Although there's no evidence the phomopsis organism is pathogenic to spinach, the American Seed Trade Association is taking no chances—it is funding Washington State University research to determine the organism's risk, according to an industry newsletter.
The phomopsis organisms belong to a genus containing species that cause disease on other plants, such as soybeans and sunflowers.
As a result, the U.S. Department of Agriculture's Animal and Plant Health Inspection Service is treating the organism as a quarantine pest until its risk is determined.
The Alexandria, Va.-based ASTA is funding a research project led by research seed pathologist Lindsey DuToit of Washington State University to determine the organism's pathogenicity and evaluate seed treatments.
In 2011, the U.S. Customs and Border Protection and APHIS officials rejected a large shipment of spinach seed because of the fungal disease, according to a news release.
Each time a lot is rejected, APHIS scientists collect samples and sequence the DNA. They then compare the sequences to those in the U.S. collection, the largest in the world.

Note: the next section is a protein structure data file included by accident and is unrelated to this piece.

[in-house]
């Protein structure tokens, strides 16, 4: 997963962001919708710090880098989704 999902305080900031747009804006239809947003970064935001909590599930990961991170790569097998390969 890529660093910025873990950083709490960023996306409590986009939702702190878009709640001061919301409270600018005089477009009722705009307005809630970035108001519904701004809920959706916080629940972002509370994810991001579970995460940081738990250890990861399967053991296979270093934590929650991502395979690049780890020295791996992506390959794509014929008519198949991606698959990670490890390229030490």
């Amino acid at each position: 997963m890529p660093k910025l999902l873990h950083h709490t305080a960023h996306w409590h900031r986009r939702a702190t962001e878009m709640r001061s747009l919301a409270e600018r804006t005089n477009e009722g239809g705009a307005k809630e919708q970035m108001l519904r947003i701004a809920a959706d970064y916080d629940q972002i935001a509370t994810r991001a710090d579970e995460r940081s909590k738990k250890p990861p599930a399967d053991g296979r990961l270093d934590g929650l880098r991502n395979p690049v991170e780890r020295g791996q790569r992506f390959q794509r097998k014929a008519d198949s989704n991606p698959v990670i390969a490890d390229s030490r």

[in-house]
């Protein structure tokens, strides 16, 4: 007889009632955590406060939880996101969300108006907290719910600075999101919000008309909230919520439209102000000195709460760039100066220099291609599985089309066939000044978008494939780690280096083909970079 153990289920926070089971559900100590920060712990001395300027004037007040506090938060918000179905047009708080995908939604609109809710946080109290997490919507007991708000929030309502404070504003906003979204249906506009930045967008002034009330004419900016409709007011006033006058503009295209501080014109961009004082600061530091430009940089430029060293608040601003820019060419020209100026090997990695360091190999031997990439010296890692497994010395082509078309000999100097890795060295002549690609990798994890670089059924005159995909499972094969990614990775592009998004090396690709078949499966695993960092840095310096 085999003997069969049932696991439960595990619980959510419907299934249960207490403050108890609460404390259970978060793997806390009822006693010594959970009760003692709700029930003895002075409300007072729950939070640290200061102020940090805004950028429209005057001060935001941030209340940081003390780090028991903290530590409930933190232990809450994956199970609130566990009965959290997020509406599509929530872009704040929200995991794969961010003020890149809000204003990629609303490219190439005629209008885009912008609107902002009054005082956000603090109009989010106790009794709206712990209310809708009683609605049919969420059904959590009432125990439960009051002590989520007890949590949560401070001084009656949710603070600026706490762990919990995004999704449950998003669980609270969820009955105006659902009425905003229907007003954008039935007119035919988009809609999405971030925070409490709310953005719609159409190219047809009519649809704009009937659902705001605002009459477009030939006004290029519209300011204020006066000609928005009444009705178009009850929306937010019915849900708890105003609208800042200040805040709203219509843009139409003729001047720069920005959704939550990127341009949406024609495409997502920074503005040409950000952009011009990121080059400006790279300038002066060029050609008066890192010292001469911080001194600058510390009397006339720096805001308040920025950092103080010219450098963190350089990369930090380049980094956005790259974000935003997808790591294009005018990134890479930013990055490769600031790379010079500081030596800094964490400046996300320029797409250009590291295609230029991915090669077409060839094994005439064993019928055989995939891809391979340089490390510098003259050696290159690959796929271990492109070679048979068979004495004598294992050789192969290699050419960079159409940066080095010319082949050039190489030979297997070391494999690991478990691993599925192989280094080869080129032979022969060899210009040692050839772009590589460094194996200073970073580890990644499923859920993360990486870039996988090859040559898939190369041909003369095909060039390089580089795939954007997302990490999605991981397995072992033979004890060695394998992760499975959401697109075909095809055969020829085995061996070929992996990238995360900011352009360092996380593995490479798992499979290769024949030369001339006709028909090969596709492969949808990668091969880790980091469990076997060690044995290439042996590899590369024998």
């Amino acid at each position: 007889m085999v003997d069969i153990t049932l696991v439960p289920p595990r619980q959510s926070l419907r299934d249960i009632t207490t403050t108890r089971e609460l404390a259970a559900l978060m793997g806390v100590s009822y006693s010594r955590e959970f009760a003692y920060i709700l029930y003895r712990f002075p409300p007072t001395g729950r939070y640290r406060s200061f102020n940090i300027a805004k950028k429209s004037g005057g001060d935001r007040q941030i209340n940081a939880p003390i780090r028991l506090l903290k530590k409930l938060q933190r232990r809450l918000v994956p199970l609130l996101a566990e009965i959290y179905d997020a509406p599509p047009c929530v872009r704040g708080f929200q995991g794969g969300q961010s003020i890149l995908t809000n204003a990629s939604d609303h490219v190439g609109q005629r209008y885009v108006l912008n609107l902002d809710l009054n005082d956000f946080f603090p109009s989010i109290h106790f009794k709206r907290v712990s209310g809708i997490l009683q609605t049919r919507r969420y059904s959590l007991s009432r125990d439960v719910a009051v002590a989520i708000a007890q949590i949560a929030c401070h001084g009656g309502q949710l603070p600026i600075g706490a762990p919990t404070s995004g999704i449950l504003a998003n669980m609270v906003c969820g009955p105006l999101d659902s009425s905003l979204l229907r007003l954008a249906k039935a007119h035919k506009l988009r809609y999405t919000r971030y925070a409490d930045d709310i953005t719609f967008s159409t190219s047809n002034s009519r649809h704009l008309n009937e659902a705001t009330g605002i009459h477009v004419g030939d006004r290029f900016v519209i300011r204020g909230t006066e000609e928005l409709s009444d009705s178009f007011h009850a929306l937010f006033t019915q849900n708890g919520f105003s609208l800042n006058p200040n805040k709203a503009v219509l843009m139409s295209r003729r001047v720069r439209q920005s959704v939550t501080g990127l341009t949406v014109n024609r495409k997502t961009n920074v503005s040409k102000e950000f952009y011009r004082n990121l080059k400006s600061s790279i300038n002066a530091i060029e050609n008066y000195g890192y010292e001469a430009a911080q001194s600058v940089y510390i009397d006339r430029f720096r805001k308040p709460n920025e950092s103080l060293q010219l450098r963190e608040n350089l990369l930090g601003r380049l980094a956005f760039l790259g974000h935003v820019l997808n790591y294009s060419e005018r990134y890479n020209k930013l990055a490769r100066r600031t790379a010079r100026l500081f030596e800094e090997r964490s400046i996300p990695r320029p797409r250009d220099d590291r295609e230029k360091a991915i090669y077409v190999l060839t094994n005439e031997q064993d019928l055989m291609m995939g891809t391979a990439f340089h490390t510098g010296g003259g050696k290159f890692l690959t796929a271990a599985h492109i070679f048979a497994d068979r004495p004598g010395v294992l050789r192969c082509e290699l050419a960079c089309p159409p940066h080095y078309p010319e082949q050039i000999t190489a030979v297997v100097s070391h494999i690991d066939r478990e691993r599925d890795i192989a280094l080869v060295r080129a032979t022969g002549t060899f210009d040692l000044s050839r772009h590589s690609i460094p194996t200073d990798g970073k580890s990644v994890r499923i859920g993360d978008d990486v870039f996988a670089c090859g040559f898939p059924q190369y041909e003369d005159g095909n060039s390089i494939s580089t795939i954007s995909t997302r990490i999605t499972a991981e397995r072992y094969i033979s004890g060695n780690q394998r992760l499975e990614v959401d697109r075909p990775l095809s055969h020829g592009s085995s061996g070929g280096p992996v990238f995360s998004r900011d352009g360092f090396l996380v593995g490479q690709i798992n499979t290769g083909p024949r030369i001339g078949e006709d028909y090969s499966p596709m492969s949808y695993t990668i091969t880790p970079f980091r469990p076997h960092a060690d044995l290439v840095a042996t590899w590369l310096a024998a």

The sequence from the 2011 interception didn't match anything in the collection, meaning it was not represented in the collection or was an entirely new species.
This year at least 10 more shipments have been rejected because of the organism. Most are produced and imported from the Netherlands and Denmark.
Comparison of the DNA sequences matched isolates from Europe. They were an asexual form of Diaphorthe (Phomopsis) viticola, which is pathogenic on grapevines and blueberries.
Each seed shipment is valued at $750,000 to more than $1 million. The spinach seed market has an annual value of $12 million to $20 million, according to the newsletter.
Spinach is grown nearly year-round, mostly on the West Coast in California and Washington.